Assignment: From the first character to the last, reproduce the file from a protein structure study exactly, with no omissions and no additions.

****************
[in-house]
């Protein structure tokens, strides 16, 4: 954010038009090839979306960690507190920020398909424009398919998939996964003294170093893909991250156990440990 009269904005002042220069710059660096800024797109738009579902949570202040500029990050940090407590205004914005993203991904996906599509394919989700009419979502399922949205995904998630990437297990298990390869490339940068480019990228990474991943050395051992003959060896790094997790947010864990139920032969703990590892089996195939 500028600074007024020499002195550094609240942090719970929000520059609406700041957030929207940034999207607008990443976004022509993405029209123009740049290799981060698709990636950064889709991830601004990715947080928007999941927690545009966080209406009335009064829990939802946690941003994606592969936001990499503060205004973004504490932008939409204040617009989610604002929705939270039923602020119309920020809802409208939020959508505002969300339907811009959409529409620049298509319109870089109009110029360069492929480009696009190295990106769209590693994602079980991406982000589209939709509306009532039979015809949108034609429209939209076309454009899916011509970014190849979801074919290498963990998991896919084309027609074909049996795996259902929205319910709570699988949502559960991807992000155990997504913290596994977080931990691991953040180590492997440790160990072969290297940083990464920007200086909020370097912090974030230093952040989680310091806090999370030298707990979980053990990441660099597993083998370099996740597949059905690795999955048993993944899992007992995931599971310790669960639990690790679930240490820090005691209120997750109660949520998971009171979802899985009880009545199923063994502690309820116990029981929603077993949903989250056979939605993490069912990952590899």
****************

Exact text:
[in-house]
């Protein structure tokens, strides 16, 4: 954010038009090839979306960690507190920020398909424009398919998939996964003294170093893909991250156990440990 009269904005002042220069710059660096800024797109738009579902949570202040500029990050940090407590205004914005993203991904996906599509394919989700009419979502399922949205995904998630990437297990298990390869490339940068480019990228990474991943050395051992003959060896790094997790947010864990139920032969703990590892089996195939 500028600074007024020499002195550094609240942090719970929000520059609406700041957030929207940034999207607008990443976004022509993405029209123009740049290799981060698709990636950064889709991830601004990715947080928007999941927690545009966080209406009335009064829990939802946690941003994606592969936001990499503060205004973004504490932008939409204040617009989610604002929705939270039923602020119309920020809802409208939020959508505002969300339907811009959409529409620049298509319109870089109009110029360069492929480009696009190295990106769209590693994602079980991406982000589209939709509306009532039979015809949108034609429209939209076309454009899916011509970014190849979801074919290498963990998991896919084309027609074909049996795996259902929205319910709570699988949502559960991807992000155990997504913290596994977080931990691991953040180590492997440790160990072969290297940083990464920007200086909020370097912090974030230093952040989680310091806090999370030298707990979980053990990441660099597993083998370099996740597949059905690795999955048993993944899992007992995931599971310790669960639990690790679930240490820090005691209120997750109660949520998971009171979802899985009880009545199923063994502690309820116990029981929603077993949903989250056979939605993490069912990952590899």